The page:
Despite Nationwideís unveiling of their attractive new offering, and forecasts that many more are set to follow suit, RBS have bucked the trend and announced that they and their subsidiary NatWest will stop issuing balance transfer cards which have 0% rates attached to them.
RBSís chief executive said the bank wanted to stop "trapping people in debts they cannot afford".
Balance transfer cards have been utilised heavily in recent times by anyone who has a relatively high level of unsecured debt, as a mechanism to retake control of their financial situations.
Essentially, users of the cards can transfer their unsecured debt from other creditors into the 0% balance transfer accounts, and then have interest frozen on that amount until the cardís offer period comes to an end. The only financial obligation that must be met is the balance transfer fee itself, which usually does not amount to anymore than £500 for the largest balances.
Last week, Nationwide Building Society unveiled their latest balance transfer card that astonishingly charges just 0.75% as a balance transfer fee, and gives users 0% interest on their balances for a total of 26 months.
A number of market analysts have forecasted that other providers will follow suit with Nationwide, and beginning marketing their product to concentrate on balance transfer fees, rather than the duration of the 0% period, which is currently the predominant selling point.
However, RBS have instead chosen to take an altogether different stance towards 0% accounts, and have unveiled their replacement Clear Rate Platinum Credit Card which has a 6.9% interest rate attached to all transferred balances. The same rate is applied to purchases made with the card, though this could rise depending on the nature of the applicantís credit rating. RBS have indicated that the move is to encourage people to pay off their debt, rather than staying in it till the end of the 0% period and then simply moving to another provider with a new deal.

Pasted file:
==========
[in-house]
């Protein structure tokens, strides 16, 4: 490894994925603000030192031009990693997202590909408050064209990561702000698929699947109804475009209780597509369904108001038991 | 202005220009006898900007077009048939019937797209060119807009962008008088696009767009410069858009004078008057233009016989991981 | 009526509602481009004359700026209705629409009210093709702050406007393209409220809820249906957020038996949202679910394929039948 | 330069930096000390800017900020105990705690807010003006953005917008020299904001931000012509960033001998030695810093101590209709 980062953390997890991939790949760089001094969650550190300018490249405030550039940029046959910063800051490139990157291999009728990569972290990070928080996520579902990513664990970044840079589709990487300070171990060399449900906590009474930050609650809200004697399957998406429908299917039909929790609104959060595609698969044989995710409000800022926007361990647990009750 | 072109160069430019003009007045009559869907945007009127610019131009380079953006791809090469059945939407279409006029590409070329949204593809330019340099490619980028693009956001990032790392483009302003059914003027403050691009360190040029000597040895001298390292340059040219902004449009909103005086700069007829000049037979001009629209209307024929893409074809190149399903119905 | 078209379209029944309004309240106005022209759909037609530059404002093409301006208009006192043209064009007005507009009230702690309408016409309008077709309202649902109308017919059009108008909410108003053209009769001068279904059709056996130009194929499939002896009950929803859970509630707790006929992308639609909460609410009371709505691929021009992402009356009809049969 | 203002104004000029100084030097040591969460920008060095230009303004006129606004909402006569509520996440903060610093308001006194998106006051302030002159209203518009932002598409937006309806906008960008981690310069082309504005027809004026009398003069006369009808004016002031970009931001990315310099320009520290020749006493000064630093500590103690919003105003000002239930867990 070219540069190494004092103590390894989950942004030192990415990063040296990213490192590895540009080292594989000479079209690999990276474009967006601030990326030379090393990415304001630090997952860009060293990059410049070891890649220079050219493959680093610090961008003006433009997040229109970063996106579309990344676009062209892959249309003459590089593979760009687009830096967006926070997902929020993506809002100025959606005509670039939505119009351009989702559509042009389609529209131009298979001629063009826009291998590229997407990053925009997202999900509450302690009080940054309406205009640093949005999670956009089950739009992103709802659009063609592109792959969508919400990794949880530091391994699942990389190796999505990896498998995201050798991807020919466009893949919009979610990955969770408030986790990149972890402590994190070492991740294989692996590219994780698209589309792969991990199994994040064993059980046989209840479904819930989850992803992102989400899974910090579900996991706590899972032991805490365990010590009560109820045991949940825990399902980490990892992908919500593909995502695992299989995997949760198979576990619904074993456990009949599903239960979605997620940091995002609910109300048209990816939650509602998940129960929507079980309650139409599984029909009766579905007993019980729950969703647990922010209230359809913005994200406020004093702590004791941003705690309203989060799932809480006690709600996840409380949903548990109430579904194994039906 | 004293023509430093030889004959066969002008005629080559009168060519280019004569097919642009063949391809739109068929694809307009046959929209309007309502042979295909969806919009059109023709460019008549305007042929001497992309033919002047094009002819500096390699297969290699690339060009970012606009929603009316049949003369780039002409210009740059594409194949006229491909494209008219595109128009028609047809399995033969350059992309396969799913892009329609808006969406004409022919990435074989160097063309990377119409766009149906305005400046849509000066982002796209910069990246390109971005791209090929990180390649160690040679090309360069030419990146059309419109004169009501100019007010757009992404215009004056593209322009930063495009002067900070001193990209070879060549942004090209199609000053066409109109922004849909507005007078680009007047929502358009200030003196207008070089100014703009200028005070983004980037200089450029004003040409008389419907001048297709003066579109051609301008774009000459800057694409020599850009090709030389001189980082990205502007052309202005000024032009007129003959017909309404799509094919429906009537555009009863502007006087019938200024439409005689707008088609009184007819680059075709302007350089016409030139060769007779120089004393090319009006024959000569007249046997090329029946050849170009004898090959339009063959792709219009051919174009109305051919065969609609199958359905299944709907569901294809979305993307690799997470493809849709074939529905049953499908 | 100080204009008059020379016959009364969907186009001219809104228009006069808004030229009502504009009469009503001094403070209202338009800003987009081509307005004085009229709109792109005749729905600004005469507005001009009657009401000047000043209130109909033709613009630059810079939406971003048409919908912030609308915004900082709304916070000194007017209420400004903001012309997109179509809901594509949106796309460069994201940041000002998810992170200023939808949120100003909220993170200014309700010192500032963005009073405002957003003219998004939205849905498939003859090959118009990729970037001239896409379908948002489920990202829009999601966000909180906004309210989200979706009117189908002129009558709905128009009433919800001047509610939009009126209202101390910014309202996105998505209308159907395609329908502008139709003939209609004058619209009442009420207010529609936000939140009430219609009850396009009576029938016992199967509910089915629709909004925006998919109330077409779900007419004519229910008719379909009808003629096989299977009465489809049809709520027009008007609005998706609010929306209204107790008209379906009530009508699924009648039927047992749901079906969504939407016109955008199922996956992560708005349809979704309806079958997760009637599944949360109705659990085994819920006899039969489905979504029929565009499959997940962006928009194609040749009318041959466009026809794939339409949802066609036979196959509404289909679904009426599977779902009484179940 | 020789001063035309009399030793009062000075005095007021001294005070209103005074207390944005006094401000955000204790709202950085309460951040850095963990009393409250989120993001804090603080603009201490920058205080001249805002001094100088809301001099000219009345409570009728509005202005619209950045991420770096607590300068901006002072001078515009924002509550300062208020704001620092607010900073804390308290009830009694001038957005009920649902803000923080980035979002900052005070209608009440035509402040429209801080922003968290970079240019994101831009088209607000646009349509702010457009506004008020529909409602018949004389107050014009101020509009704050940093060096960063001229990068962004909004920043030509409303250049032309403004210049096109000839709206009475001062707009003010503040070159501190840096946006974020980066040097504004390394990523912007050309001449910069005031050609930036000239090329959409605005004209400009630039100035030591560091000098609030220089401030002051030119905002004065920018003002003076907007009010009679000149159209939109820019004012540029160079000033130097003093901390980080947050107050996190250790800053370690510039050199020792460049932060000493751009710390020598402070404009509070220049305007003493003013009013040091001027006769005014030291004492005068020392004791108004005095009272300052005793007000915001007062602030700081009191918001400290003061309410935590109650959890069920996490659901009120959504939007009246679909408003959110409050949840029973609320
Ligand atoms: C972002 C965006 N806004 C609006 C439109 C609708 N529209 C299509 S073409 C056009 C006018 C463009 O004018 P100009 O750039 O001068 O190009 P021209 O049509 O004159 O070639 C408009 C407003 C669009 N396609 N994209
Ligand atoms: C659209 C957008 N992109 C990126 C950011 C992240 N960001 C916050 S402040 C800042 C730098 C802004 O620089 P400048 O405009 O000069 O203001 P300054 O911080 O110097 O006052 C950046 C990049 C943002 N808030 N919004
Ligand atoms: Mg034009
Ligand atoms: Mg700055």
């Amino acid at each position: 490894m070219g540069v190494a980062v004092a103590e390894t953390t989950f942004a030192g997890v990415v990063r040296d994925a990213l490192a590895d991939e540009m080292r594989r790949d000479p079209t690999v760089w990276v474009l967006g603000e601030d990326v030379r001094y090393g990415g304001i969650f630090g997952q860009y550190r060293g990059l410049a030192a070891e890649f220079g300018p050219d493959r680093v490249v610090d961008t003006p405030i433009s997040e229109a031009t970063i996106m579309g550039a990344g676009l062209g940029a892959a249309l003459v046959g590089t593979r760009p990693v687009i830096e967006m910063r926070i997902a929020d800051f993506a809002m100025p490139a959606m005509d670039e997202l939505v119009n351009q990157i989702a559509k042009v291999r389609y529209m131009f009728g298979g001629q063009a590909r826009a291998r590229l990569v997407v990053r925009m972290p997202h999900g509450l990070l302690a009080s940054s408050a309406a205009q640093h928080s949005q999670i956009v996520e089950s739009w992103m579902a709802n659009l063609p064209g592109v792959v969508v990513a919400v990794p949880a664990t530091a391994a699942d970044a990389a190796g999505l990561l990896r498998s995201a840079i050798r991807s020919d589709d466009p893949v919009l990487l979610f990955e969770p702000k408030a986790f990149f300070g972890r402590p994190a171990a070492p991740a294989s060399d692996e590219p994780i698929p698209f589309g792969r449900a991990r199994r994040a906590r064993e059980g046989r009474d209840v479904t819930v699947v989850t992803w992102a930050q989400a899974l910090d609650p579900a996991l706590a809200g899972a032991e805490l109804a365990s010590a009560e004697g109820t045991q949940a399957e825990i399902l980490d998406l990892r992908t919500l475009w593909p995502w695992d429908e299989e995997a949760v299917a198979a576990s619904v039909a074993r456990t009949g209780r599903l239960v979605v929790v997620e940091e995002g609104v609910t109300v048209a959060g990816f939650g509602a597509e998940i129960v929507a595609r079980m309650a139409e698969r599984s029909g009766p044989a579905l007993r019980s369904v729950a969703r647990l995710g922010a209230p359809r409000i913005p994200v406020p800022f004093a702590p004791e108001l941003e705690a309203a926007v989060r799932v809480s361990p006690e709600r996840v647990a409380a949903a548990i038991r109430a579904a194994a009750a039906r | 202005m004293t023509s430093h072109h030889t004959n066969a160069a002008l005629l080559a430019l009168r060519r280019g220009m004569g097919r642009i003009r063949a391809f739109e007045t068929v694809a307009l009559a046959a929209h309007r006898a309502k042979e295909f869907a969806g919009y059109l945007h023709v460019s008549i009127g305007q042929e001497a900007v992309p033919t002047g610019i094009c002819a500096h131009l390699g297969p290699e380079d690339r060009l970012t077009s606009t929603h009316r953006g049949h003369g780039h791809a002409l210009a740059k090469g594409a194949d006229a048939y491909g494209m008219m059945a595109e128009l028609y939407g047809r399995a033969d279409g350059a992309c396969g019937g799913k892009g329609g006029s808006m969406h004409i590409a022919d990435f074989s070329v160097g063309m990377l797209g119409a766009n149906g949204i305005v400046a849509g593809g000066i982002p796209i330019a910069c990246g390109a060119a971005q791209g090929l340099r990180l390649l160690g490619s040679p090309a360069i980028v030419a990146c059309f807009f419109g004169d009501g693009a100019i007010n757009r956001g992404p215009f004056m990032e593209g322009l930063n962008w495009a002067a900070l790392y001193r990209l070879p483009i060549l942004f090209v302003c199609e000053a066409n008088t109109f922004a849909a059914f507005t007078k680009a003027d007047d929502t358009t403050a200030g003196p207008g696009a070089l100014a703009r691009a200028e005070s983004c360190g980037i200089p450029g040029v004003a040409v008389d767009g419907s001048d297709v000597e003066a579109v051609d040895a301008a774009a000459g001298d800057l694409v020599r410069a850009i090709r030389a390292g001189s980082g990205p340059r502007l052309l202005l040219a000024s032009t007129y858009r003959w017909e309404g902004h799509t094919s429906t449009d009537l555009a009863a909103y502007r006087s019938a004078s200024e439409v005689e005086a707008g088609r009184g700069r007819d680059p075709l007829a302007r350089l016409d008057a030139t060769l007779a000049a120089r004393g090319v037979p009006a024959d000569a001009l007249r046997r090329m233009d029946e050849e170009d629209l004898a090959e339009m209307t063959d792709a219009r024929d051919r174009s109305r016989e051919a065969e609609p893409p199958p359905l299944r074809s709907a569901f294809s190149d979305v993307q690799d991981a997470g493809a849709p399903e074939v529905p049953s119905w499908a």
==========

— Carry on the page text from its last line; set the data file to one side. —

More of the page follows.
The Financial Conduct Authority (FCA) are currently undertaking an investigation of introductory and headline offers on the market, with critics of the deals citing that they are simply encouraging people to sign up for high levels of future debt through the promotion of highly attractive headline rates.
The FCA have previously said that many people fall into debt or substantiate their financial problems as they are unaware that the introductory deals revert to a far higher rate once the deal comes to an end, and are currently looking into whether they still have a place in a secure and reliable credit card market.
Others have argued that the cards simply encourage people to stay in debt, as the 0% offers run for such a long period, and the balances can simply be moved to a new account once the initial deal expires.
David Black of Consumer Intelligence said: "Many new credit card accounts are opened because of the introductory deals on offer, with some consumers opting for 0pc deals and others concentrating on the rewards.
"This inevitably means that consumers with good credit ratings have a real incentive to chop and change their credit cards on a regular basis. RBS's announcement that it's going to stop offering 0pc teaser rates is a brave move, now it's a question of whether other providers follow suit."
The converse nature of Nationwide and RBSís conduct suggest that the Balance transfer card market is currently at a crossroads in which it could go in two different directions; either moving towards heavier promotion of transfer feeís and cheaper rates, or a more hard-line stance of removing the 0% rate altogether and functioning as an assistive measure, rather than a device that enables people to put off their debt problems for an extended period.
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